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Ideas
Arianna Huffington

Arianna Huffington ... Introducing What's Working: Purpose + Profit

Burgess COMMENTARY

Peter Burgess

Introducing What's Working: Purpose + Profit

The shift in the way an increasing number of businesses see their role in the world has been one of the most exciting, promising and desperately needed developments of the past few years. More and more companies are moving beyond the obsession with quarterly earnings and short-term gain toward a very different vision. As Unilever CEO Paul Polman has said, 'Business must make a bigger difference to global challenges by leveraging its scale, influence, expertise and resources to drive transformational change at a systemic level.' A sense of purpose has come to be seen, rightly, as a value that not only has a place in business but is essential to long-term success.

That's why today I'm delighted to announce What's Working: Purpose + Profit, a new platform, sponsored by PricewaterhouseCoopers, that's putting a spotlight on the ways businesses are working toward solutions and widening the lens of their concern in ways that benefit not only the bottom line but their employees, their communities and the world at large. Purpose + Profit will feature stories, insights and tips from leaders in the world of business and thinkers who are driving change, with an emphasis on what's working in entrepreneurship, B-corporations -- that is, benefit corporations, a class of corporations that strive to have a positive impact on society -- and impact investing.

There's no better time to put a spotlight on all that's happening in this arena. We are at the beginning of a new era for purpose-driven businesses, having come a long way even since 2011, when Michael Porter and Mark Kramer wrote in the Harvard Business Review that 'most companies remain stuck in a 'social responsibility' mind-set in which societal issues are at the periphery, not the core.' The solution, they continued, 'lies in the principle of shared value, which involves creating economic value in a way that also creates value for society by addressing its needs and challenges.'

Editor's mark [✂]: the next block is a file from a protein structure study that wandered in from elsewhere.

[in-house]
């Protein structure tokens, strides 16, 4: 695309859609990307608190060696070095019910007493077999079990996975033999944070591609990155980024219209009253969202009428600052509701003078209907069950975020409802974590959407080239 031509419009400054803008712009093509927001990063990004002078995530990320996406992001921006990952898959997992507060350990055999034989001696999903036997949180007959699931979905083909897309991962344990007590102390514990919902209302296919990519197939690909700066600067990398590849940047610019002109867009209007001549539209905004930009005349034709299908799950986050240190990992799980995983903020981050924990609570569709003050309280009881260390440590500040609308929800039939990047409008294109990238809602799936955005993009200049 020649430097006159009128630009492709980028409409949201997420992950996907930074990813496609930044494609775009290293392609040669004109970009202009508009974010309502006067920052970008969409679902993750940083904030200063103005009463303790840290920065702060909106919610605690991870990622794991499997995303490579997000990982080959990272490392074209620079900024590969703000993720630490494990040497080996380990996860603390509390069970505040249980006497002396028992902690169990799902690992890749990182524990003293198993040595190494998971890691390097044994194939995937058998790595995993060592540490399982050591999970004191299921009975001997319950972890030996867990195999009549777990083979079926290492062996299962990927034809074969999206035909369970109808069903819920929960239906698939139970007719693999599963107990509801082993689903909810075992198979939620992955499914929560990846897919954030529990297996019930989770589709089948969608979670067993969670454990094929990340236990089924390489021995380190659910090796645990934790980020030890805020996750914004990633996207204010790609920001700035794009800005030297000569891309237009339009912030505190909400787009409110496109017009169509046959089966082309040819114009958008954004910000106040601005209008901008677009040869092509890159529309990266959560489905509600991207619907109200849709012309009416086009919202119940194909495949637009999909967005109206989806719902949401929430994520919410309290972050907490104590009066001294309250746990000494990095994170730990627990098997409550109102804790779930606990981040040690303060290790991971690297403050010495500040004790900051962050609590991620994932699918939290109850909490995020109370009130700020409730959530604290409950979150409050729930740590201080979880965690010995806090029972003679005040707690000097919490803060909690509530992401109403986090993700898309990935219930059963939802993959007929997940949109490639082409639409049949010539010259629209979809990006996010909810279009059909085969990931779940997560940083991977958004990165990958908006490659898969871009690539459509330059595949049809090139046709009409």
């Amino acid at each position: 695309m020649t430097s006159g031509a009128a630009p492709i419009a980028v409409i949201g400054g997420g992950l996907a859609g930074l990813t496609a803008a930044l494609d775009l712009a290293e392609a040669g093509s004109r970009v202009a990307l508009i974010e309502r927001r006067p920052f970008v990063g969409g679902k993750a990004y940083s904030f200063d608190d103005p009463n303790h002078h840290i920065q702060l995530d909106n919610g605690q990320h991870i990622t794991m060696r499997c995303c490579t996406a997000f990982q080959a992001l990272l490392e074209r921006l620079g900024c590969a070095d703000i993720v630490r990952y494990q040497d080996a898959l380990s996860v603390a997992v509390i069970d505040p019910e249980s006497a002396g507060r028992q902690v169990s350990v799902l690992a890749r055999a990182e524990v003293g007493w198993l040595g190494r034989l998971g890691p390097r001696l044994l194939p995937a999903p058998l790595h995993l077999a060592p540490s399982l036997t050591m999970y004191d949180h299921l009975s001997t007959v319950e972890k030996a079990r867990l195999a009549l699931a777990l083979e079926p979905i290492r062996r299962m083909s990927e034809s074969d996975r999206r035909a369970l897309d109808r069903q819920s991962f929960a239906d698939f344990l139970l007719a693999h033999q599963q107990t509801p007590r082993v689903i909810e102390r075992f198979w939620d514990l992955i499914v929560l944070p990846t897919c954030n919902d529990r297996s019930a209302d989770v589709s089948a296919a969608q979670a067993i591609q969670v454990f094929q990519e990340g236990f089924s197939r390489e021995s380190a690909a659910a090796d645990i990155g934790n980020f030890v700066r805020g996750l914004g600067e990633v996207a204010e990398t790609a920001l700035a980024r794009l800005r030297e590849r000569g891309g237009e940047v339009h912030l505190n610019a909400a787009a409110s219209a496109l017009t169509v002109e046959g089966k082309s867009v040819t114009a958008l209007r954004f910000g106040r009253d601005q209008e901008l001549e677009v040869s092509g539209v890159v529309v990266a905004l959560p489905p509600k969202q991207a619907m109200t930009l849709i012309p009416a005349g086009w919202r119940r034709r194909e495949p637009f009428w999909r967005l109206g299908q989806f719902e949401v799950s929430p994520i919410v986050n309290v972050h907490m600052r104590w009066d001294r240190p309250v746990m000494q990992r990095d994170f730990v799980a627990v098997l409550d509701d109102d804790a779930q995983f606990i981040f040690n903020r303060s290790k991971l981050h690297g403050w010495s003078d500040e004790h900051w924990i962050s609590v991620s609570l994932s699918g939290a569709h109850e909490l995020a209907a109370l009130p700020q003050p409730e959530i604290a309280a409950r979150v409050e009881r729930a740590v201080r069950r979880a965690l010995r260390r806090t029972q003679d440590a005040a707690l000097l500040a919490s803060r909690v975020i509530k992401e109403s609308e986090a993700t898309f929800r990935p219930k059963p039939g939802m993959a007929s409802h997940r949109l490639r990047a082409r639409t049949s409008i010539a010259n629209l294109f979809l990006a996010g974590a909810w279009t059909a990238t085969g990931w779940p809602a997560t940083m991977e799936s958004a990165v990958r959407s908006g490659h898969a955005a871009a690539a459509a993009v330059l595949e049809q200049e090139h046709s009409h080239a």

MORE: What's Working What's Working: Purpose + Profit Social Responsibility Business Leadership Giving Back Purpose Driven Business Entrepreneurship Social Entrepreneurship Cause Work Benefit Corporations B Corporations B Corps Business Purpose Impact Investing


Mark Horoszowski Become a fan Co-founder of MovingWorlds.org, a global platform connecting people who want to volunteer their skills with social impact organizations around the world. Email What Is Good for the World Is Good for Business, Research Proves It

Posted: 06/03/2015 3:40 pm EDT Updated: 1 hour ago

2015-06-02-1433269474-4489635-ConeGlobalCSRResearch.png

When it comes to the environment and social issues, the word 'business' usually has a bad reputation, but it's not always deserved. At a theoretical level, business is actually one of mankind's most sophisticated and powerful inventions. But the problem with businesses is that they think short-term and ignore some of their diverse stakeholders. Unfortunately, once they start down this path, it's hard for businesses to think long-term and value all their stakeholders unless they can justify the expense.

So when new research is published that explains how business can actually improve profits by thinking about the world at large, it's exciting to read and it needs to be shared. The 2015 Cone Communications/Ebiquity Global CSR Study reveals that consumers care more about the world than ever before, and they spend their money with companies that share that belief. Here are just a few important takeaways:

Consumers Know More, Research More, and Make More Informed Decisions That Put the World First

Cone calls today's consumers 'empowered.' Meaning that they read more reviews, talk to their social networks, and do more research about products, and the companies behind them. And if they don't like what they see, the go elsewhere. According to the research:

  • Ninety percent are willing to boycott a company based on its CSR practices (or lack thereof)